Measures on May ballot to upgrade safety, classrooms in schools, pay for teaching positions

In the May 17 election, voters will decide on two measures: a six-year school facilities bond to increase safety and update classrooms and learning environments at all PPS school buildings, and a five-year replacement local option levy that would pay for teaching positions.

Summary of Bond Measures
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 Measure 26-121, the bond to upgrade safety, classroooms

The school facilities bond measure would pay for upgrades at all PPS schools. The average PPS school is 65 years old, and school buildings face multiple issues: 

  • Out-of-date plumbing, electrical wiring, heating and ventilation, fire alarms, lighting and more.
  • Classrooms, science labs and libraries that do not support modern educational programs.
  • The need for additional earthquake safety, accessibility and safety in stage areas.
  • School grounds, fields and exteriors in need of repair or replacement.

The $548 million bond measure would increase safety and security at all PPS schools; renovate and update building systems, classrooms and grounds; and retire existing school project debt. The bond also would rebuild or comprehensively renovate nine schools where that would be more cost-effective.

Further information is posted on the facilities bond Web page, including a list of work to be completed at each school, and photos of the type of work proposed. The bond rate, about $2 per $1,000 of taxable assessed value, would cost the median homeowner roughly $25 a month.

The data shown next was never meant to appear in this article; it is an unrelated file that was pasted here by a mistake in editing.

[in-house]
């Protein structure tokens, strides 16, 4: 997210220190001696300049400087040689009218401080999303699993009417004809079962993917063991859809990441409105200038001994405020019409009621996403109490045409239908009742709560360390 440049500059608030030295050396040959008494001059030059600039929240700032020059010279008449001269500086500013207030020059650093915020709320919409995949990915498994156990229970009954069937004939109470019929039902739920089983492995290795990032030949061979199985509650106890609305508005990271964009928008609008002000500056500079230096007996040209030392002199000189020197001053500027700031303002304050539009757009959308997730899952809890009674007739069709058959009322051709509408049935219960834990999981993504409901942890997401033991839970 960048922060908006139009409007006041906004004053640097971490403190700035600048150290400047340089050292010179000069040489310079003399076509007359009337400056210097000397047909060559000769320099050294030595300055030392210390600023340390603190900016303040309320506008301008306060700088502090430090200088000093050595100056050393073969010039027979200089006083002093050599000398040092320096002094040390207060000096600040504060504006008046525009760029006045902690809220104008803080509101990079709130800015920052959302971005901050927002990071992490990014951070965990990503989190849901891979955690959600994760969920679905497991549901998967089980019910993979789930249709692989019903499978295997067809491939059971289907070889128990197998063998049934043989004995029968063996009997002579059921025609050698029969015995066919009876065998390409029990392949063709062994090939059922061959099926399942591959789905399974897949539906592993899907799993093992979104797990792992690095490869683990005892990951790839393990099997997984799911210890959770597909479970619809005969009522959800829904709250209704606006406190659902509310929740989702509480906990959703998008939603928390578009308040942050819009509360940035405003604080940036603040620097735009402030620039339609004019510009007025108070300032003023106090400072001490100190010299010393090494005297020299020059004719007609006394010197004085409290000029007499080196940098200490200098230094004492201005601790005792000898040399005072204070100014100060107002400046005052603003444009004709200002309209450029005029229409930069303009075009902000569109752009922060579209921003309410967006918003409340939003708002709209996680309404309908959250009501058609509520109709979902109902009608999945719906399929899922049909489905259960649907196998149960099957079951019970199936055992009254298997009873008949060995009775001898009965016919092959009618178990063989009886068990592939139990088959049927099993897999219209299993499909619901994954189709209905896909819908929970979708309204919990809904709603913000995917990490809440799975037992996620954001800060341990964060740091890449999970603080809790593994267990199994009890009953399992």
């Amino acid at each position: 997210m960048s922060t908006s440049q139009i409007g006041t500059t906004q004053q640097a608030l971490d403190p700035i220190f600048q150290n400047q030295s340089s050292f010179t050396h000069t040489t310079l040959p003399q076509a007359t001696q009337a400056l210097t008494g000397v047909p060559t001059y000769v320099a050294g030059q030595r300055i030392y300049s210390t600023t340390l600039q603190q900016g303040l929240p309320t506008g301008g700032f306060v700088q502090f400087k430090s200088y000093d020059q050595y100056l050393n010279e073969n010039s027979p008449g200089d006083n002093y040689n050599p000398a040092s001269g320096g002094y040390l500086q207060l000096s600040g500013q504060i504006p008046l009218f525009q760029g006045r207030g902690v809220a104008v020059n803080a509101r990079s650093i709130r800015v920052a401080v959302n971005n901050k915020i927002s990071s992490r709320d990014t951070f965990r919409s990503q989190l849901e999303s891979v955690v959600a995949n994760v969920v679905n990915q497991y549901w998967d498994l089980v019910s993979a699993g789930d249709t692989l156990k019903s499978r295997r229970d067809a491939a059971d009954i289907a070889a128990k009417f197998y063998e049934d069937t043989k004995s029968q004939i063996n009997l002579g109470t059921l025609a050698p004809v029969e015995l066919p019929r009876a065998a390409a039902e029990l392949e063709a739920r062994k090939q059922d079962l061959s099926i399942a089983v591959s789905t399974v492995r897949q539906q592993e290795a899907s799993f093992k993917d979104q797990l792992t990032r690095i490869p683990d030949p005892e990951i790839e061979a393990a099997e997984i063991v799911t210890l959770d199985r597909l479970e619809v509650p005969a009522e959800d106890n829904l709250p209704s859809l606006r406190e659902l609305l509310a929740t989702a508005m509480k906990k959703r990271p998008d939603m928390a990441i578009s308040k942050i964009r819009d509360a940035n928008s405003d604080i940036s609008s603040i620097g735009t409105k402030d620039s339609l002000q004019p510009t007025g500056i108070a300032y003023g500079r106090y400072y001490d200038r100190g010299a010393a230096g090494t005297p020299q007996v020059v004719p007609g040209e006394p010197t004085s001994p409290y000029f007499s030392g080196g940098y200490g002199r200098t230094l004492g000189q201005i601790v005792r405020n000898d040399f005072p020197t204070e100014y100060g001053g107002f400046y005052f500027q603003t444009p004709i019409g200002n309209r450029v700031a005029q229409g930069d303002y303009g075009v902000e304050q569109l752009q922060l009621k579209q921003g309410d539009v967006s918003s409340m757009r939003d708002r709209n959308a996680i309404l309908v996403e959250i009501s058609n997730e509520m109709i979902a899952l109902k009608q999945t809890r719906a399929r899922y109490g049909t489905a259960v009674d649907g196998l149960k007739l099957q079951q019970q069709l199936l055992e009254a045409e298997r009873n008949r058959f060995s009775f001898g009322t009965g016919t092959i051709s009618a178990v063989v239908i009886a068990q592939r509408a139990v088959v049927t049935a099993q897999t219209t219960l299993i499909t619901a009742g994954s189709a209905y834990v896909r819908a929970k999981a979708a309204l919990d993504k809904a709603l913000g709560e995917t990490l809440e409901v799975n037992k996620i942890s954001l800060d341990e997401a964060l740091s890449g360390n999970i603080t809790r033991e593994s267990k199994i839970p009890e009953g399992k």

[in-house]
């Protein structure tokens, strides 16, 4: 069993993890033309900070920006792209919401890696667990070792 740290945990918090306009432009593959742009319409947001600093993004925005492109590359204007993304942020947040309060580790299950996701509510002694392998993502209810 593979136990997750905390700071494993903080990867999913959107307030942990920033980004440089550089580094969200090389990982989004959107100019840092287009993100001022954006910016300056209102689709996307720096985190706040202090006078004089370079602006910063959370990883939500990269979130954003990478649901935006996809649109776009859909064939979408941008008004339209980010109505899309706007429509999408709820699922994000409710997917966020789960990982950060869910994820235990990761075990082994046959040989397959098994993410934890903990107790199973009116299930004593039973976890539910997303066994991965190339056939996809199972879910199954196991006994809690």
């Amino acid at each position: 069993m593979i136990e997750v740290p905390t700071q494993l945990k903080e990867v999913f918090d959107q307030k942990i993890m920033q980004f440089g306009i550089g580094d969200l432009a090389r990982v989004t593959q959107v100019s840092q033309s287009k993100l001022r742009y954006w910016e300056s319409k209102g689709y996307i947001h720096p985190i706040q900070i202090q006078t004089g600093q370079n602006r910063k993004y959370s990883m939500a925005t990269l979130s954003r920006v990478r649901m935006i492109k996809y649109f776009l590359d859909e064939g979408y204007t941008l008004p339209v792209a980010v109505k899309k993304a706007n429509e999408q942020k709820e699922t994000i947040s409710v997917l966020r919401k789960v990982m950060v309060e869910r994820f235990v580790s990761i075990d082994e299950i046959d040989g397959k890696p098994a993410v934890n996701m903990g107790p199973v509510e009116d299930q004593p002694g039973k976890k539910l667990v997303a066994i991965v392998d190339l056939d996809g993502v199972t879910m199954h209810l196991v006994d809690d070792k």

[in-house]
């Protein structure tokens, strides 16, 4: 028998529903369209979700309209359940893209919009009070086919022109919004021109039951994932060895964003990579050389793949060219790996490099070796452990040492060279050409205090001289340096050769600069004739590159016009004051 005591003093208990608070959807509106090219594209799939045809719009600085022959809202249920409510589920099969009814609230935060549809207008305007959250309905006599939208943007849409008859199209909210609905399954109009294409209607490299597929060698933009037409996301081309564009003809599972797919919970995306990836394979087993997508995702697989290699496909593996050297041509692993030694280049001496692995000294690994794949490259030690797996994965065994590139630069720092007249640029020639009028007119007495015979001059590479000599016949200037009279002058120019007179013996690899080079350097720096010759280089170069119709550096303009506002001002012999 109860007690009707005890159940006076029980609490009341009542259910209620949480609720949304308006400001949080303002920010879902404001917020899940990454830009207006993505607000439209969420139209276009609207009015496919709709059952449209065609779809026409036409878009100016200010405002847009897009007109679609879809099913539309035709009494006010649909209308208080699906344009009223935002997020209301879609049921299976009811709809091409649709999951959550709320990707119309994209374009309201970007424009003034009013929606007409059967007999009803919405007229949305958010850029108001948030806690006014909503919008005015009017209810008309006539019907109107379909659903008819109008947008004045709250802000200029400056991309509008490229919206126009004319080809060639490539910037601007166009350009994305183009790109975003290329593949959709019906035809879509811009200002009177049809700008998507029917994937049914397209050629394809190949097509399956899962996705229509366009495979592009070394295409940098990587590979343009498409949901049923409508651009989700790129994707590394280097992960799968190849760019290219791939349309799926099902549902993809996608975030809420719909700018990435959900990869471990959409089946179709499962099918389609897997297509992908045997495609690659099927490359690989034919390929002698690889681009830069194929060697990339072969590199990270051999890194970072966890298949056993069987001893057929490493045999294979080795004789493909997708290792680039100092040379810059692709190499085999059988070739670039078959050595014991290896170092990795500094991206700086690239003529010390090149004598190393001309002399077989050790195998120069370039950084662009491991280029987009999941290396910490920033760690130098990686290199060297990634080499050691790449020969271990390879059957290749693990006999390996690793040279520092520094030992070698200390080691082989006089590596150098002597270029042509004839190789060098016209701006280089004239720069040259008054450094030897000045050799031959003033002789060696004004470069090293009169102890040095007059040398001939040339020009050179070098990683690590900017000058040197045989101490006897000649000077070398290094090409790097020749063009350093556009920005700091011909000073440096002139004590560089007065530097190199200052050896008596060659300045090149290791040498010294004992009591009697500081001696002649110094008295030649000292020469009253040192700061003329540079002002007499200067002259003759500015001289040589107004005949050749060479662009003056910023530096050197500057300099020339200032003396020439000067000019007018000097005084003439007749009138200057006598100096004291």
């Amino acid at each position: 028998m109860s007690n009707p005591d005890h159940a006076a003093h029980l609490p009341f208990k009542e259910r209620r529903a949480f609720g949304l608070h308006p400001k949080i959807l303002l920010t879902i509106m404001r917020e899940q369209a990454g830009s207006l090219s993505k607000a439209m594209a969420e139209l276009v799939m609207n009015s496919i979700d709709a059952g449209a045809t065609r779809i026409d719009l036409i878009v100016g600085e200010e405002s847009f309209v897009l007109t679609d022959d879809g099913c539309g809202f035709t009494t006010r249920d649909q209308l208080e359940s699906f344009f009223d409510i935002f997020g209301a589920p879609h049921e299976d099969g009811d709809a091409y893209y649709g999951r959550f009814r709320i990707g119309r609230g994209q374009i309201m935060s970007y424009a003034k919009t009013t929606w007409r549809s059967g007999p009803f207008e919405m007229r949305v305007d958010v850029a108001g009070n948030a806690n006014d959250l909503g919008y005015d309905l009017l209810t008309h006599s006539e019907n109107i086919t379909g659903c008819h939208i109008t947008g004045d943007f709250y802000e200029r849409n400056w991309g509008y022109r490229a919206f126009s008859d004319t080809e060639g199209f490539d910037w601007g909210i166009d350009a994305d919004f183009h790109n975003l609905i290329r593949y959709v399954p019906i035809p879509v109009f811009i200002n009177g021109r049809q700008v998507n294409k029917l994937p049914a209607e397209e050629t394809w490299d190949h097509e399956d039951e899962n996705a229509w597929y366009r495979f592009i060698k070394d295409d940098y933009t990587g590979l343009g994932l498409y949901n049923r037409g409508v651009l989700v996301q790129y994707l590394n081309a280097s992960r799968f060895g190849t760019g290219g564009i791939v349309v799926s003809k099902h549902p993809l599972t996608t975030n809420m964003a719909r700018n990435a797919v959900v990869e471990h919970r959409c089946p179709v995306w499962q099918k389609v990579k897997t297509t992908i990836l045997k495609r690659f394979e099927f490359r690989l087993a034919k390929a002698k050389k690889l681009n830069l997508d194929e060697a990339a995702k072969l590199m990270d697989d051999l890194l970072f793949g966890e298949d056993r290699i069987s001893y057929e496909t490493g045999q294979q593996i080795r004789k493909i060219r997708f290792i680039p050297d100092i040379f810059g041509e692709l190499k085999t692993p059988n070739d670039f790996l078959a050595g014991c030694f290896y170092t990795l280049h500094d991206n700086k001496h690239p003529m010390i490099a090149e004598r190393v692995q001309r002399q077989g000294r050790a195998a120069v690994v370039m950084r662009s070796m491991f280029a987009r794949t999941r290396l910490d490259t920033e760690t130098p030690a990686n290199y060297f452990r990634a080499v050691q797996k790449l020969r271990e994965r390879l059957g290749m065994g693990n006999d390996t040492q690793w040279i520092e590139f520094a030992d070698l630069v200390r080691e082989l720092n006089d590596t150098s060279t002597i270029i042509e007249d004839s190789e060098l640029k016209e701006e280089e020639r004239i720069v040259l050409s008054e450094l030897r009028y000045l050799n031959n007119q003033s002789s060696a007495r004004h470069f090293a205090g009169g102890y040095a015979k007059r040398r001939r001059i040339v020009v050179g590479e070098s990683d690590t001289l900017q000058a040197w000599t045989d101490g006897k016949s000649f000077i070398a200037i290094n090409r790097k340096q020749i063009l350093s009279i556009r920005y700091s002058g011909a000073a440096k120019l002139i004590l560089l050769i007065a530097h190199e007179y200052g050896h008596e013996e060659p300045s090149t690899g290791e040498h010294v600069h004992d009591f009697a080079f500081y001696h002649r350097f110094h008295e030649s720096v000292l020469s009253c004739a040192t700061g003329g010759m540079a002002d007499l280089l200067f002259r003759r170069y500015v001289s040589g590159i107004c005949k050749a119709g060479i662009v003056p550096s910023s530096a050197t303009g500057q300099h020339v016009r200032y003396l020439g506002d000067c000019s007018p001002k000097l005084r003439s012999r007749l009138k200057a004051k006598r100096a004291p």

Measure 26-122, the levy for teaching positions

State funding is 75 percent of PPS general education funding, and the governor's budget proposal could leave PPS with an $80 to $90 million shortfall over the next two years – the equivalent of more than 400 teaching positions cut.

The local option levy on the May ballot would raise $57 million next year, $19 million more than the levy voters approved in 2006. The difference would pay for more than 200 positions in schools:  teachers and classified educational staff.

The additional funding from the renewed local option would help preserve teaching positions, educational programs for students and class sizes. However, PPS would still need to make substantial budget cuts.

Further information is posted on the budget Web page. The levy rate, at $1.99 per $1,000 of taxable assessed value, is 74 cents higher than the 2006 levy it would replace. The levy will cost the typical homeowner an estimated $24.45 a month, an increase of $9.09 a month over the current levy.